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Re: A$$ociated Gangsters Claim Intellectual Monopoly on Obama's Face

  • Subject: Re: A$$ociated Gangsters Claim Intellectual Monopoly on Obama's Face
  • From: Rex Ballard <rex.ballard@xxxxxxxxx>
  • Date: Thu, 5 Feb 2009 21:16:06 -0800 (PST)
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On Feb 5, 9:59 pm, Roy Schestowitz <newsgro...@xxxxxxxxxxxxxxx> wrote:

> AP Demands Money For Iconic Obama Poster Image

> ,----[ Quote ]
> | Just last week, we wrote about the
> | question of whether or not the iconic
> | image used on Obama posters that
> | was created by street artist Shepard Fairey
> | was copyright infringement. For a while, no one (including Fairey) could
> | figure out what photo was the basis for the image.

It may still be hard to prove, that the AP image was the only possible
image that could have been the original.  Pretty much anybody with a
cell phone or a camera who went to see Obama speak would have gotten
similar poses.  On the other hand, if the artist knew that he was
painting by copying one and only one photograph, then it would have
been copyright infringement.

> | But a photojournalist
> | tracked it down, and discovered it was by a photojournalist named Mannie
> | Garcia, who was doing work for the Associated Press at the time.

If this was work for hire, then all shots taken by Garcia would have
been the property of AP, but only the ones published would likely be
copied.  Contractors and free-lancers may have different agreements.

Keep in mind that celebrities actually have no ownership or royalty
rights over photographs taken of them when they are in public.

Photographers usually try to get releases whenever possible,
especially from non-celebrities.

> | Garcia
> | didn't mind at all, but as we noted in our post, the AP might take a
> | different view on things, since it's so aggressive with copyright. However,
> | even we thought the AP wouldn't be so stupid as to actually demand payment
> | for the use of the image... but we were wrong.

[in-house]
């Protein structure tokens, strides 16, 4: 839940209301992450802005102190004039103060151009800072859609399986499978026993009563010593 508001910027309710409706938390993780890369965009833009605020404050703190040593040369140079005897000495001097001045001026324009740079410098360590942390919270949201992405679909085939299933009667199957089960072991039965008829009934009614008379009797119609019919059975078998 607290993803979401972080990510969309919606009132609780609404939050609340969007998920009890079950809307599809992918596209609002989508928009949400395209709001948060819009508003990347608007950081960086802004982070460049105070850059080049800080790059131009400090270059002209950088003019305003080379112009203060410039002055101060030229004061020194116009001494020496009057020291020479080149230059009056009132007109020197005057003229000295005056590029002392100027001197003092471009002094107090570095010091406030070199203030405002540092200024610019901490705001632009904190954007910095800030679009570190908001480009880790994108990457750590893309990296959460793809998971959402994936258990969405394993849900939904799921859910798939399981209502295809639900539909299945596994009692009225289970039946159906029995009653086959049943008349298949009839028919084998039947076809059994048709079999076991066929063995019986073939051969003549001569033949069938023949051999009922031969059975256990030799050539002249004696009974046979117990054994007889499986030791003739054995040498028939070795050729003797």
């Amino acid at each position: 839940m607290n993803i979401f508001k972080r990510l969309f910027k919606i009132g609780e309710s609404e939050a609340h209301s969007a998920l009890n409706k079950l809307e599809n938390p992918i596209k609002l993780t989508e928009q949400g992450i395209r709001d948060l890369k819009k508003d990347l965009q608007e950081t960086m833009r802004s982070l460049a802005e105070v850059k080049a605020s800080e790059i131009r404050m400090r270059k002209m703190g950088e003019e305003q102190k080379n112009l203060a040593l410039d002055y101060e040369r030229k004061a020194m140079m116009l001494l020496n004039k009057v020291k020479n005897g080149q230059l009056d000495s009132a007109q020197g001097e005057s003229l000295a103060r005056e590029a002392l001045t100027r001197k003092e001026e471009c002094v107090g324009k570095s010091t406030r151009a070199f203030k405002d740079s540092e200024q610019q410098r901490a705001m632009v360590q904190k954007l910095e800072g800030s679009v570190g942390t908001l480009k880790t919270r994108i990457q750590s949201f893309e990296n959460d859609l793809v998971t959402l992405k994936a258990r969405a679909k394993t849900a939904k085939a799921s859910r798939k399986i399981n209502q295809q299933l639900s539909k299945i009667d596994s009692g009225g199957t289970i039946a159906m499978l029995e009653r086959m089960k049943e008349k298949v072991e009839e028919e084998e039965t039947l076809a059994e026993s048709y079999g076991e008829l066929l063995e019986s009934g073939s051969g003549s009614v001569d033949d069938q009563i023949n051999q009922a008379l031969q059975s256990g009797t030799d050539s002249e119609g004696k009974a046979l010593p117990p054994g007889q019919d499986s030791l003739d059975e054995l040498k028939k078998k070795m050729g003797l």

If AP paid Garcia to be at the location or paid for the specific shot,
and then AP published the photographs or published them to licensed
subscribers who then republished the content, then AP has a legitimate
right to expect royalties when a painting based solely on the
copyrighted and published work is created.

Many artists will try to get public domain pictures and/or multiple
photographs and create a painting based on a "composite".

Photographers don't just show up for 5 minutes and snap a few shots.
They often wait for hours, planning their exposures in advance,
picking out the best lenses, and presetting the zoom setting as much
as possible.  Then, after all of that waiting, he will be one of
dozens of photographers pushing and jostling for the best position.
He typically only has time for 10-12 shots, and he hopes that one of
those shots will have the "Magic" to make it out to the major news-
wires.  The best photographers consistently get unique shots, and know
that their work will be mass-produced.

Getting a close-up shot of Obama generally requires additional effort
and additional "clout".  You generally need a "Press Pass" from a
major publication or news wire service.  so if Garcia flashed his AP
badge to get better positioning from the secret service, then AP has
even more right to say.

FreeLance photographers also know what their product is worth, and
often get paid handsomely for shots that were obviously well planned
and well timed.

> http://techdirt.com/articles/20090204/1747283650.shtml

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